After the young woman discovers Jake at the end of a hall, they look on as people dressed like themselves engage in a dream ballet,[c] which ends when the janitor's dancer kills Jake's dancer with a knife.
Having finished his shift, the janitor suffers a mental breakdown and begins to hallucinate visions of Jake's parents as well as an animated Tulsey Town jingle. He undresses and walks back inside the school, being led by another hallucination of a maggot-infested pig who tells him that he and his ideas are one and the same, and that he should get dressed.
On an auditorium stage, an old Jake receives a Nobel Prize[d] and sings a song[e] to a full audience of various characters, who gives him a standing ovation. In the final shot, the janitor's truck is covered in snow in the school parking lot. Towards the end of the credits, the sound of an engine turning over is heard.
It was announced in January 2018 that Charlie Kaufman was adapting Iain Reid's novel for Netflix, as well as directing. In December, Brie Larson and Jesse Plemons were cast in the film. In March 2019, Jessie Buckley, Toni Collette and David Thewlis joined the cast, with Buckley replacing Larson.
Review aggregator Rotten Tomatoes reports that 83% of 204 critic reviews are positive, with an average rating of 7.59/10. The critics' consensus for the film reads, "Aided by stellar performances from Jessie Buckley and Jesse Plemons, I'm Thinking of Ending Things finds writer-director Charlie Kaufman grappling with the human condition as only he can." On Metacritic, the film has a weighted average score of 77 out of 100 based on reviews from 45 critics, indicating "generally favorable reviews."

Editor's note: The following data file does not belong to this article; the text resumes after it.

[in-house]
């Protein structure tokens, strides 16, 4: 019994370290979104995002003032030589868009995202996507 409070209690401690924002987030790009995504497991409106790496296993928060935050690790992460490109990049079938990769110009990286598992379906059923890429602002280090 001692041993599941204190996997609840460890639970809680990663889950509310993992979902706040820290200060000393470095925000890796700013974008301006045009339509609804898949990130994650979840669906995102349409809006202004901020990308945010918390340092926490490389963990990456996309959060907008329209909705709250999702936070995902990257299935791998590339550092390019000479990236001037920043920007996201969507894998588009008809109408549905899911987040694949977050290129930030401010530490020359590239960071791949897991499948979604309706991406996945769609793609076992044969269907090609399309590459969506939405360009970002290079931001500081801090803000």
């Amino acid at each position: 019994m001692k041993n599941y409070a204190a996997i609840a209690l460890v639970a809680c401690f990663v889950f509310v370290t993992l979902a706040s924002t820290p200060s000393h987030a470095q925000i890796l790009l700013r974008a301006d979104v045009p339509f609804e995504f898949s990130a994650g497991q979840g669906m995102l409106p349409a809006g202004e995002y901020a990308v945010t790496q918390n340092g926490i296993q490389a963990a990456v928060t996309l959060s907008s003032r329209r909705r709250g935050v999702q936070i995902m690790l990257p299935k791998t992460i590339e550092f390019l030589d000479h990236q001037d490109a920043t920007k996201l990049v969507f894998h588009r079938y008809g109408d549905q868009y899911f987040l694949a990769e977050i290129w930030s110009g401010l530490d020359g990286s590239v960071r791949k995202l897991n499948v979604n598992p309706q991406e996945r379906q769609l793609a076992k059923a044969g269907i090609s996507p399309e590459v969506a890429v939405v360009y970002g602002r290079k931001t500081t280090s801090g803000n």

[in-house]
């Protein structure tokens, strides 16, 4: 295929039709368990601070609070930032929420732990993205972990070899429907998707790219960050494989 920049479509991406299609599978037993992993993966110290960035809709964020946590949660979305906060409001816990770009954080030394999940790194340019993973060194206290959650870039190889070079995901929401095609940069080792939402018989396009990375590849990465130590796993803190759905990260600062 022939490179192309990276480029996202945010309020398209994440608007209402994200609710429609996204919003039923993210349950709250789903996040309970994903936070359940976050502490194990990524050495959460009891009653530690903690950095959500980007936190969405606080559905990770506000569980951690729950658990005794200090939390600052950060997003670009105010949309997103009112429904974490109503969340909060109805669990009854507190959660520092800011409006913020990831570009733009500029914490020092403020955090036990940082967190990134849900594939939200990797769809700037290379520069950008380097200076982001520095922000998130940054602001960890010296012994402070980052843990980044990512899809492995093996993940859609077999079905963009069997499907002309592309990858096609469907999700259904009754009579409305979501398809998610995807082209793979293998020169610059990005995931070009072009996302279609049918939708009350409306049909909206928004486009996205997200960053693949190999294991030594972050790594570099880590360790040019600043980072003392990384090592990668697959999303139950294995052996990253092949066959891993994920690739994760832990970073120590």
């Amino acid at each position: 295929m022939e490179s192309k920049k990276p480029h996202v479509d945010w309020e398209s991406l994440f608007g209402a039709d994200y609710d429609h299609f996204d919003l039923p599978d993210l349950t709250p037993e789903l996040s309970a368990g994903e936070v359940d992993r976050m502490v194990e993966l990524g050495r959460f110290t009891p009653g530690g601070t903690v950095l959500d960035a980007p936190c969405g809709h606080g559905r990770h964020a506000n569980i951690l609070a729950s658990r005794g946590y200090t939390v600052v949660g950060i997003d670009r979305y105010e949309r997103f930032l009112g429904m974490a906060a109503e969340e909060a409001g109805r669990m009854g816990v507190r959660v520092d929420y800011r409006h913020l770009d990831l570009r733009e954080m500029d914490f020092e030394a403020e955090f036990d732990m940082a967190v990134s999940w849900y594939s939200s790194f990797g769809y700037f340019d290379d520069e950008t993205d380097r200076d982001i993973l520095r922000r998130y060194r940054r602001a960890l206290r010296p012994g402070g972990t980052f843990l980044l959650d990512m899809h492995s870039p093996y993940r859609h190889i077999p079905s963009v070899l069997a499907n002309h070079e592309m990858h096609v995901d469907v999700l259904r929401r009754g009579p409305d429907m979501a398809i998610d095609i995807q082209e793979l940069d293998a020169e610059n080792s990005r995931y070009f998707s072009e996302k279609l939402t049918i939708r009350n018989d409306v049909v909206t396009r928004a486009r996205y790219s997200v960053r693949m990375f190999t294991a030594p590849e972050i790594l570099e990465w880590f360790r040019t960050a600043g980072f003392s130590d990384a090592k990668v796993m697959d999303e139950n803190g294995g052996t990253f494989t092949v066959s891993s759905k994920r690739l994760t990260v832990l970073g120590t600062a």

Wendy Ide of The Guardian gave the film four out of five stars, writing "I'm Thinking of Ending Things is one of the most daringly unexpected films of the year, a sinewy, unsettling psychological horror, saturated with a squirming dream logic that tips over into the domain of nightmares." She went on to praise Buckley's performance, describing it as "miraculous." In his review, Brian Tallerico of RogerEbert.com gave the film three and a half out of four stars, calling it "...a movie that is undeniably complex in terms of symbolism and a more surreal final act than most people will be expecting..." He also praised the cinematography, saying that the film's atmosphere is "amplified by a tight 4:3 aspect ratio courtesy of Łukasz Żal (Cold War) that forces the viewer to pay more attention to what's in frame."
In a more mixed review, Adam Graham of The Detroit News gave the film a "C" grade, praising the performances of both Plemons and Buckley, considering them "excellent", but lamented the film's plot, saying that "I'm Thinking of Ending Things is an unsolvable riddle where the only answer is mankind's hopelessness, and we've been down this road before."